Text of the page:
GLOSS. (non occ.) And as the opening both of this Gospel, and of that according to Luke, manifestly proves Christ’s birth of a woman, and hence His real humanity, they reject the beginning of both these Gospels.

AUGUSTINE. (cont. Faust. ii. 1.) Faustus affirms, that “the Gospel both begins, and begins to be so called, from the preaching of Christc, in which He no where affirms Himself to have been born of men. Nay, so far is this genealogy from being part of the Gospel, that the writer does not venture so to entitle it; beginning, ‘The book of the generation,’ not ‘The book of the Gospel.’ Mark again, who cared not to write of the generation, but only of the preaching of the Son of God, which is properly The Gospel, begins thus accordingly, The Gospel of Jesus Christ the Son of God. Thus then, all that we read in Matthew before the words, Jesus began to preach the Gospel of the kingdom, (Matt. 4:17.) is a part of the genealogy, not of the Gospel. I therefore betook myself to Mark and John, with whose prefaces I had good reason to be satisfied, as they introduce neither David, nor Mary, nor Joseph.” To which Augustine replies, What will he say then to the Apostle’s words, Remember the resurrection of Jesus Christ of the seed of David according to my Gospel. (2 Tim. 2:8.) But the Gospel of the Apostle Paul was likewise that of the other Apostles, and of all the faithful, as he says, Whether I, or they, thus have we preached the Gospel.

AUGUSTINE. (de Hær. 49.) The Arians will not have the Father, Son, and Holy Spirit, to be of one and the same substance, nature, and existence; but that the Son is a creature of the Father, and the Holy Spirit a creature of a creature, i. e. created by the Son; further, they think that Christ took the flesh without a soul.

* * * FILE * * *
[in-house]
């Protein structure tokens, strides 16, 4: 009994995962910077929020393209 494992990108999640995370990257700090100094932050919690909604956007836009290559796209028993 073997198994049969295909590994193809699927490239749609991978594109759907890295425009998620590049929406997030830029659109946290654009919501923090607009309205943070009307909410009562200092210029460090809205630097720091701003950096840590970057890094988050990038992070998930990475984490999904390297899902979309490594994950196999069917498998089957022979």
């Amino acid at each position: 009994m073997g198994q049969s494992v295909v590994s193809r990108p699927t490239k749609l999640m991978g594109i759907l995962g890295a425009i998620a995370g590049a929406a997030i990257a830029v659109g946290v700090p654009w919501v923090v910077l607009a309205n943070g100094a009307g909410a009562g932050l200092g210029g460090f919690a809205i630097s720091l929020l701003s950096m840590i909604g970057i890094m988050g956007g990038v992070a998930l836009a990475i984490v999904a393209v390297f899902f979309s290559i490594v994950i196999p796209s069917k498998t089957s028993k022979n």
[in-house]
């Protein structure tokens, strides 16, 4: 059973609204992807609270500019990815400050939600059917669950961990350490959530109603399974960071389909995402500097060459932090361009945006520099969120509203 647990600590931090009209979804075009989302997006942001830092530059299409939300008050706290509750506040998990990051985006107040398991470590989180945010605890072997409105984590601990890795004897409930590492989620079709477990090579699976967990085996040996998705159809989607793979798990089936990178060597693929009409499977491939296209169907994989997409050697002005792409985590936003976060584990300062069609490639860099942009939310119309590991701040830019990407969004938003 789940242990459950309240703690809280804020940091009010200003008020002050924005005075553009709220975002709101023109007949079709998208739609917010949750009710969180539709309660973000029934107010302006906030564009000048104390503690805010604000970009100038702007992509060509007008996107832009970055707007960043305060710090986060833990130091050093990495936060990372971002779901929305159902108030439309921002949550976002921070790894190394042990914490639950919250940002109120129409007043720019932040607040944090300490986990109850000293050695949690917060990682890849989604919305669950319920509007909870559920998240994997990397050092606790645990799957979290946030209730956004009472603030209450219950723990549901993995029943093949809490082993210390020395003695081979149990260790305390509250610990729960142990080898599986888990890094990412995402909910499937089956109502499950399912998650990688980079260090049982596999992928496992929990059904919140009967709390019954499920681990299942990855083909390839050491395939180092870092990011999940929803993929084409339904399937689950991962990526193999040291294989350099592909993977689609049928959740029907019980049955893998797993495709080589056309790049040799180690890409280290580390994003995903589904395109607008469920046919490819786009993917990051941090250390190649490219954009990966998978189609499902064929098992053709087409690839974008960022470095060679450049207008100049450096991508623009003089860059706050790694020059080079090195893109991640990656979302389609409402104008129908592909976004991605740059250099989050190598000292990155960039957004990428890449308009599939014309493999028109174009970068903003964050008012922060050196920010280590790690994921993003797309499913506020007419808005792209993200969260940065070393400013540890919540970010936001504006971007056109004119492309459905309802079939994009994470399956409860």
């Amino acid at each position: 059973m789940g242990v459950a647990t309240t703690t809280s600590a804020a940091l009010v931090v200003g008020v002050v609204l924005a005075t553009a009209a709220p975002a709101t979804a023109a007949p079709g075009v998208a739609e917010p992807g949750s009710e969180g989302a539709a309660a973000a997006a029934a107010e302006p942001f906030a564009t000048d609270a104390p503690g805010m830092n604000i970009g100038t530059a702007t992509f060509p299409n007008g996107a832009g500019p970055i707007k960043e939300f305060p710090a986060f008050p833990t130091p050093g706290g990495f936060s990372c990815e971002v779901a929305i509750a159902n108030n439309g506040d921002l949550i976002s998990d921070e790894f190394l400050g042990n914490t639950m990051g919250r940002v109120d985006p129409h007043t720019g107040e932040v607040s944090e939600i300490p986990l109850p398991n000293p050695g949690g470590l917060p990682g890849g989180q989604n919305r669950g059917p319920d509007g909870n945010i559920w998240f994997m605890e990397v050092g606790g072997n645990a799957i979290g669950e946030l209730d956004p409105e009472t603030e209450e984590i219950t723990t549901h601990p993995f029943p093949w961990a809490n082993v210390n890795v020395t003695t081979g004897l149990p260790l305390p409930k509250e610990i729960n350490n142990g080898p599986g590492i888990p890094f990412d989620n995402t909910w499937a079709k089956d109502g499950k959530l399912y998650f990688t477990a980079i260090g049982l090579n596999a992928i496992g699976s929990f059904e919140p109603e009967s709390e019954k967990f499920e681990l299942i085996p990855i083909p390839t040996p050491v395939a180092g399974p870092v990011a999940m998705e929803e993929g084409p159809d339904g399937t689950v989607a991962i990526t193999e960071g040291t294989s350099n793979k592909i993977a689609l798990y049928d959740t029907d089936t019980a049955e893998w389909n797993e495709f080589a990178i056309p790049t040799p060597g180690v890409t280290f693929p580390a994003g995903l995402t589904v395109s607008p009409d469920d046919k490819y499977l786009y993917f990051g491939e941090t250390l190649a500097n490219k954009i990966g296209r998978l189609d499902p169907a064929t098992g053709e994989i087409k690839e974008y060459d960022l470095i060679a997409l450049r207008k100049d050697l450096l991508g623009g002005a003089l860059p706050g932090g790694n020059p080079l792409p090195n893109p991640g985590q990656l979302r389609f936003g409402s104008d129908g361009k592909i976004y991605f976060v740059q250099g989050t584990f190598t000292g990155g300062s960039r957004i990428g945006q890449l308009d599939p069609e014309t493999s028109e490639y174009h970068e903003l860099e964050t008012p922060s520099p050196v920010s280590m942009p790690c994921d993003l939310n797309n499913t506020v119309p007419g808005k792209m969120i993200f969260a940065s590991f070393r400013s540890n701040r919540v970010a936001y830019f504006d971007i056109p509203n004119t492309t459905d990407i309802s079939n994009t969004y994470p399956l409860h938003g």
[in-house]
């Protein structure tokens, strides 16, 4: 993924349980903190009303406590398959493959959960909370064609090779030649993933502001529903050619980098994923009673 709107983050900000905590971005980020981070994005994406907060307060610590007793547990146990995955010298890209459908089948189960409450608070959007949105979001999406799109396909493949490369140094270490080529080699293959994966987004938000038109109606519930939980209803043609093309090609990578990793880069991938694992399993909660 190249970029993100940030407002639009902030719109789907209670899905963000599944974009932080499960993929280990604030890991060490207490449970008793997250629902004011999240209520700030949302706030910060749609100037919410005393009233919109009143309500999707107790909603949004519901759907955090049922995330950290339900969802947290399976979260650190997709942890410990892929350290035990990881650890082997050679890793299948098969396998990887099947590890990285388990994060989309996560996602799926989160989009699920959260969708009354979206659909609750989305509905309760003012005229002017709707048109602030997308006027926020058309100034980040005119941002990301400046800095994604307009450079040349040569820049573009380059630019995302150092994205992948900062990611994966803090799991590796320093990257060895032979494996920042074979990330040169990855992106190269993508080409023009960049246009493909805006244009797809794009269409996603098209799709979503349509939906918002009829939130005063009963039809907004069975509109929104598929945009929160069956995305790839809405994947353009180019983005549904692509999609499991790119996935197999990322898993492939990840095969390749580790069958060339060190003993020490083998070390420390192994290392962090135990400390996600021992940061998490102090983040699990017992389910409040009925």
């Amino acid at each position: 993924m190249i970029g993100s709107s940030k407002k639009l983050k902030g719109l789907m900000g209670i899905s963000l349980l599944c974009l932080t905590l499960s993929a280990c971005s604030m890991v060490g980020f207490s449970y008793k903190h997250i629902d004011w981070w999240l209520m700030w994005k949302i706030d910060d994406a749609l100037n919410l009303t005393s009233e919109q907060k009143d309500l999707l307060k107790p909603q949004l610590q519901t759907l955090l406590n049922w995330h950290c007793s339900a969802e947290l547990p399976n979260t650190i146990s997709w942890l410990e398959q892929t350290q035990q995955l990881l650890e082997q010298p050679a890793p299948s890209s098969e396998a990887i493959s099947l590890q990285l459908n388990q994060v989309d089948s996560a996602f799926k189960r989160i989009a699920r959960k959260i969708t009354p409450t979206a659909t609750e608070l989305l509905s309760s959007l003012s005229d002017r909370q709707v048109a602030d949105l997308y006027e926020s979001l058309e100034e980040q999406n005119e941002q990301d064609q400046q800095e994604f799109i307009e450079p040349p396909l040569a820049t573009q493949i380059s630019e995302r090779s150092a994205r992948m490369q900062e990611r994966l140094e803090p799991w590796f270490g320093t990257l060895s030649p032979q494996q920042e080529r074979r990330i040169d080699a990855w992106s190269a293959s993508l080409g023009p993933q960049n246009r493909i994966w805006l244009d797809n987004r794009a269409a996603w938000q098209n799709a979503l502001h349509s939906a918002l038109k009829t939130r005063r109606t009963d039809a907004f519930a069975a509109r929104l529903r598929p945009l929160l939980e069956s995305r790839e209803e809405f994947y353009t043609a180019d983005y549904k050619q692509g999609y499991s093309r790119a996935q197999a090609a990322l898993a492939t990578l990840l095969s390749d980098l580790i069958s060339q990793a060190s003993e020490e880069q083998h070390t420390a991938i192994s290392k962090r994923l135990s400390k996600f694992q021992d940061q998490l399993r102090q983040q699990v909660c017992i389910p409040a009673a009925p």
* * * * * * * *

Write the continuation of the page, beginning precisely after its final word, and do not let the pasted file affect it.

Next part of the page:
AUGUSTINE. (de Trin. i. 6.) But John declares the Son to be not only God, but even of the same substance as the Father; for when he had said, The Word was God, he added, all things were made by Him; whence it is clear that He was not made by Whom all things were made; and if not made, then not created; and therefore of one substance with the Father, for all that is not of one substance with the Father is creature.

AUGUSTINE. (cont. Fel. 13.) I know not what benefit the person of the Mediator has conferred upon us, if He redeemed not our better part, but took upon Him our flesh only, which without the soul cannot have consciousness of the benefit. But if Christ came to save that which had perished, the whole man had perished, and therefore needs a Saviour; Christ then in coming saves the whole man, taking on Him both soul and body.

AUGUSTINE. (Lib. 83. Quæst. q. 80.) How too do they answer innumerable objections from the Gospel Scriptures, in which the Lord speaks so many things manifestly contrary to them? as is that, My soul is sorrowful even unto death, (Matt. 26:38.) and, I have power to lay down My life; (John 10:18.) and many more things of the like kind. Should they say that He spoke thus in parables, we have at hand proofs from the Evangelists themselves, who in relating His actions, bear witness as to the reality of His body, so of His soul, by mention of passions which cannot be without a soul; as when they say, Jesus wondered, was angry, and others of like kind.